A school’s physical education teacher is responsible for teaching students about building motor skills, gameplay and physical fitness. However, these fitness professionals learn much more than team sports in their degree programs. It is the other skills that they learn that allows them to step into jobs that are related to physical fitness and team sports. Here’s a look at what PE teachers do, what kind of training they get in their degree programs and how that training can be parlayed into other jobs.
PE Teacher Job Requirements
According to Jen Roddel, a physical education teacher in Washington was interviewed by neaToday. Roddel makes a point of saying that she doesn’t teach gym class. She teaches children. In that interview she clarifies that being a PE teacher is more than just about making kids play hockey or basketball in class. These teachers have been trained in biomechanics and kinesiology. They take pre-med classes. They learn how to write curriculum and to teach intangible concepts like thoughtfulness and fairness as well as good sportsmanship.
What PE Teachers Learn
Before the central question of this article can be fully answered, it would be helpful to more fully review what physical education teachers learn in their degree programs. This information offers clues about what types of jobs a PE teacher might have besides teaching gym class.
Here’s how their degree classes might break down according to Grand Canyon University. Physical education teachers learn about anatomy and physiology, kinesiology, how to teach team sports and physical education for students with disabilities and teaching strategies for physical education. They may also learn about first aid, human sexuality, interpersonal skills and health and nutrition.
Other Jobs for PE Teachers
Because these teachers learn about topics such as health and nutrition, they may be asked to teach a health class. This class not only covers topics like nutrition and disease, but also human sexuality. Additionally, their background in team sports makes them ideal candidates for jobs in coaching or refereeing. In the summertime, physical education professionals can parlay their experience into jobs as athletic camp directors or recreation leaders.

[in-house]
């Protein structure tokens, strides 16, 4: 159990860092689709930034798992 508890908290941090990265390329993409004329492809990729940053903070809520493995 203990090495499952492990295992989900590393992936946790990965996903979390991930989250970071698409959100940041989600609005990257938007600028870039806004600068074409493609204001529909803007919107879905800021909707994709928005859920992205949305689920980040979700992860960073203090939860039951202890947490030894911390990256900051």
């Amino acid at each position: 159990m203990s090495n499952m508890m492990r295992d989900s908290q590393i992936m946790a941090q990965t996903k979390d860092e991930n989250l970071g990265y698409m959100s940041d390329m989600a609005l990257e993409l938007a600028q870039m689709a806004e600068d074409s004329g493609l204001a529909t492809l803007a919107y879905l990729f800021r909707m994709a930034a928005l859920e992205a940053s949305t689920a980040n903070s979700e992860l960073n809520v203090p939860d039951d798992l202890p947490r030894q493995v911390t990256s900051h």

If the PE teacher in question double majored in school, then he or she also has the option of teaching both subjects. For example, if the teacher in question studied physical education and history, then that teacher may also have the option of teaching history or social studies in addition to physical education.
Related Resource: 20 Affordable Master’s in Physical Education
Although most students only encounter their PE teachers during gym class, these professionals are trained to do several jobs. Besides teaching PE, they might become coaches or health teachers. The teachers who studied an additional subject, like history or geography, may also get a teaching endorsement in that subject. Any additional teaching endorsements they get allow them to teach other subjects besides physical education.
Finally, they are first and foremost teachers above all else, which means they know how to write curriculum and to teach students intangible concepts, like sportsmanship and personal ethics.